Twenty years ago the county was facing perhaps the greatest threat to its reputation as a green and pleasant land.
In a bid to ensure the UK was able to cope with an expected on-going boom in air travel, Tony Blair's Labour government put forward hugely ambitious proposals to build a sprawling international airport at Cliffe, on the Hoo Peninsula.
It would spark a battle which united local groups of all political persuasions in a David versus Goliath battle with Whitehall.
"We were just dumbfounded when we heard," remembers George Crozer who, at the time, was chairman of neighbouring High Halstow Parish Council.
"We just couldn't believe that was what was going to happen."
Estimated to cost some £9billion, Cliffe was selected from 400 sites considered by a government-commissioned inspection team.
Placed on a shortlist of three schemes - which included plans to upgrade Heathrow or Stansted (Gatwick was belatedly added after Medway Council and Kent County Council took its omission to the High Court and won) - they were officially unveiled in what was known as the South East and East of England Regional Air Service consultation of 2002.
The Cliffe plans were certainly the most ambitious.
Proposals suggested it could accommodate four runways and the potential for a fifth. By way of comparison, Heathrow, Europe's busiest airport, has just two.
To the untrained eye, it made plenty of sense. The area was sparsely populated, it was close to London, and flights would be able to take off and approach over water, reducing the impact of flight paths for those living nearby. It offered the potential of 24-hour flights too.
But it would come at an enormous cost - and not just financially.
To create the huge multi-billion pound airport would require building over two wildlife-rich nature reserves. The proposed area also formed the coastal wetland which was an important stopping off route for hundreds of thousands of migrating birds heading down from their Arctic breeding grounds to go further south.
There they would feed on the nutrient-rich mud flats and salt-marshes. Such was its importance, it had been declared a Ramsar site - a wetland of international importance, named after the city in Iran in which the Convention on Wetlands was held.
They may not have been as 'sexy' as a state-of-the-art airport allowing us to spread our wings around the world, but they were no less important.
In addition, the infrastructure required to service the building and operating of the airport would be colossal, paving over huge swathes of north west Kent and requiring an enormous influx of people, traffic and homes to cater for both passengers using it and the thousands of workers needed to operate it.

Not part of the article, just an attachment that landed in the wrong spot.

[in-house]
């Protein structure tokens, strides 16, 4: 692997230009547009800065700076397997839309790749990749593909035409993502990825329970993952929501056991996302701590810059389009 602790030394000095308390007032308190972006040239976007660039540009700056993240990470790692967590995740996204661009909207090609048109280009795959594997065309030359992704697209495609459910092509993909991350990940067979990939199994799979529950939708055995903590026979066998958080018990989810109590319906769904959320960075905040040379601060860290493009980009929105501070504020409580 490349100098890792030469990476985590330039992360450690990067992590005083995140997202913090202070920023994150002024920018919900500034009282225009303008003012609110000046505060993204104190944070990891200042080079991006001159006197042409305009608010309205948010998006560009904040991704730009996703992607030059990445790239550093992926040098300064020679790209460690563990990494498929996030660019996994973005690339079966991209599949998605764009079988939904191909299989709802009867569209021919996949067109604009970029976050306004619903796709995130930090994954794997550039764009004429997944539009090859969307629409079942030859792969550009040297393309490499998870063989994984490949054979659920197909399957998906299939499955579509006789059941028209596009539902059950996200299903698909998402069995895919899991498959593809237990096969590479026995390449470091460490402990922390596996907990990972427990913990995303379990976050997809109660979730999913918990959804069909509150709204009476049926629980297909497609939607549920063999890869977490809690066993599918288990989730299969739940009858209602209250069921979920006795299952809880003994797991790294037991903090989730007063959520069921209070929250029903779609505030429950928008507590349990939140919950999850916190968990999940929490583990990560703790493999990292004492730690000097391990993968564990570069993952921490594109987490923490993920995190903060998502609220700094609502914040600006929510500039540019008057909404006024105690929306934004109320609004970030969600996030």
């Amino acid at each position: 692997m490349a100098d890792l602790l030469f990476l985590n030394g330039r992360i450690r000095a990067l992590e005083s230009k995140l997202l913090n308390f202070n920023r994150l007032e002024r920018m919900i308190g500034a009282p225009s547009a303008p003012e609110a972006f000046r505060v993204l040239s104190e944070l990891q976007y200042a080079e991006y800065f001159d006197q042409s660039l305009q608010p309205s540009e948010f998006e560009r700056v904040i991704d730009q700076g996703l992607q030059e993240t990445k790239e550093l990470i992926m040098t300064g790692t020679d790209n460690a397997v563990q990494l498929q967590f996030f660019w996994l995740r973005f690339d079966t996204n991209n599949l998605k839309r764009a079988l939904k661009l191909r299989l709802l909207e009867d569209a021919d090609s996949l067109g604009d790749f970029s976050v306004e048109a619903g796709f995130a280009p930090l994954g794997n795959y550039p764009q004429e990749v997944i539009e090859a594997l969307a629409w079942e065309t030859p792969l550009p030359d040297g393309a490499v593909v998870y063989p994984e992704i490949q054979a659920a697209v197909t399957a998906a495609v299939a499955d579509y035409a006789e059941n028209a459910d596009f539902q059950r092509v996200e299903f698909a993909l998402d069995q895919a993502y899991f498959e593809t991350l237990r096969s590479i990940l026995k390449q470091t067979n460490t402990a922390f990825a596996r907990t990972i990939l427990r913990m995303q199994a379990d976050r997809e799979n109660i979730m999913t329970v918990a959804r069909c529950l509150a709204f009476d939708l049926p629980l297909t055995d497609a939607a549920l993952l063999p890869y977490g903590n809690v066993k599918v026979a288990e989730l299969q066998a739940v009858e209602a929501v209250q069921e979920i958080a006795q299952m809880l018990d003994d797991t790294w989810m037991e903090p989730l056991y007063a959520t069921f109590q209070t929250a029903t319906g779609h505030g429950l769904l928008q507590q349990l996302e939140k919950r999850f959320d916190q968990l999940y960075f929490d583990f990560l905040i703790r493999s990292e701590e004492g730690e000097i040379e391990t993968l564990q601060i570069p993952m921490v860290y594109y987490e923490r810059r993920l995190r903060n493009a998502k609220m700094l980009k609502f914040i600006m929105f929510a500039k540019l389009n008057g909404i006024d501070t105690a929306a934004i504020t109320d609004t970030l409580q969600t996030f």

"The actual proposal was quite horrendous," recalls Rodney Chambers - then leader of Medway Council. "This wasn't just about building an airport. We were asking who was going to use it and how many staff were they going to have. When we actually got those details it was even more concerning.
"It became clear we would need to build 50,000 new homes to accommodate the workers.
"In the end we came to the conclusion that the whole peninsula would be concreted from one end to the other."
It didn't take long for interested parties opposed to the plans to unite - spearheaded by the Royal Society for the Protection of Birds (RSPB).
George Crozer at High Halstow Parish Council and whose home borders the Northward Hill nature reserve which was ear-marked for the airport, remembers:"The RSPB were looking for people around whom they could build a campaign and they approached me.
"There were subsequent meetings and we started working together. That's how the campaign got under way.
"But a few weeks later there was also Gill Moore and Joan Darwell joining our ranks.
"Gill became the lasting stalwart of that campaign and went on to really cement it in history."
Gill Moore remained committed to protecting the area for the rest of her life - up to her death in 2017.
With the RSPB having strong links inside Whitehall, it quickly became apparent the ambitious airport scheme was no outsider and was gathering considerable support.
Adds Rodney Chambers, who continues to serve on the unitary authority: "It was a very real threat. They were quite specific in the consultation what they wanted to see - they wanted a hub airport, twice the size of Heathrow as the government was expecting passenger numbers to grow at the rate at which it had previously done and therefore they were looking ahead."